You love snuggling up with your Nook and reading, but sometimes you just wish you could take it out for a drive and use it to navigate the world. Well, thanks to an app called TetherGPS—and your Android phone—you can do just that.
Skive is a British word. It means to knowingly and willingly evade work. To call in sick. To hide when someone wants you to do something. To skive off. New Android app Skiver lets you automate the difficult skiving process.
It seems unfathomable that Skype didn't have an app for Android until now*, but it's true. Phones running Android 2.1 or 2.2 can download the free app now, for free Skype-to-Skype calls, IM and more.
There's an app for almost everything. Now add one that can run calculations from a supercomputer on a Nexus One phone in real time and without the need for internet connectivity.
Fring just updated their Android app to address the audio issues we saw (or I guess, heard) in our testing. Thankfully, the update will fix the sometimes bothersome echoing issue and also offer significant audio improvements. Which is good! Also, the Samsung Galaxy S gains support in the update, so there's now more…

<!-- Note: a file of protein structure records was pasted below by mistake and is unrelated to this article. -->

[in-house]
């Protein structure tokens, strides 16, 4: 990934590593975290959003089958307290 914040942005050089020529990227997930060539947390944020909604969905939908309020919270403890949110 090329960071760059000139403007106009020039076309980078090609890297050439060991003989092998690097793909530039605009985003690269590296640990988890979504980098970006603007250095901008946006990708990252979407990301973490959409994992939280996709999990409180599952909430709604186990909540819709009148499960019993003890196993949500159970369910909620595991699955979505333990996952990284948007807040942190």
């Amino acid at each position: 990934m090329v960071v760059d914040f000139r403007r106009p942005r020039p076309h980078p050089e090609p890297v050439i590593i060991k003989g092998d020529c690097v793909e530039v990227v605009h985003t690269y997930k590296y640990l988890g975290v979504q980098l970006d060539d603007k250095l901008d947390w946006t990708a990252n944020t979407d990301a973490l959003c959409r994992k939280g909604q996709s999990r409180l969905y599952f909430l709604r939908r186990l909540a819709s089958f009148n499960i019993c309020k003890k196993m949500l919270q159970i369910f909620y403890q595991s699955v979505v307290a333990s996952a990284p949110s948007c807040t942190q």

The newest addition to the Android Marketplace is a free Adobe Reader app. It looks good, but keep in mind that it requires Android 2.1 or above and is currently only supported on some Android devices:
This summer, Android users will finally have their very own Kindle app. The app will allow you to access the Kindle Store, synchronize bookmarks across all your devices, and do just about everything Kindle apps on other platforms can.
Well, hello! We knew it was coming, but it looks like an official Twitter app is now available in the Android Marketplace. It's free and looks fantastic:
Whether you're carrying an iPhone, Android or Palm Pre device, there's an app available to access ZumoDrive's cloud service. This means that you can stream nearly all your media and view most documents over Wi-Fi, 3G, and Edge.
Apparently AT&T is struggling a bit with the whole idea of Android, a somewhat open mobile OS. Instead of embracing it and giving users a full experience, they've decided to cripple it and not allow the installation of non-market apps.
After two years of dignified service on consumer handsets, the United States Military is now looking to send the plucky mobile OS into battle packing a new app from Raytheon. Updated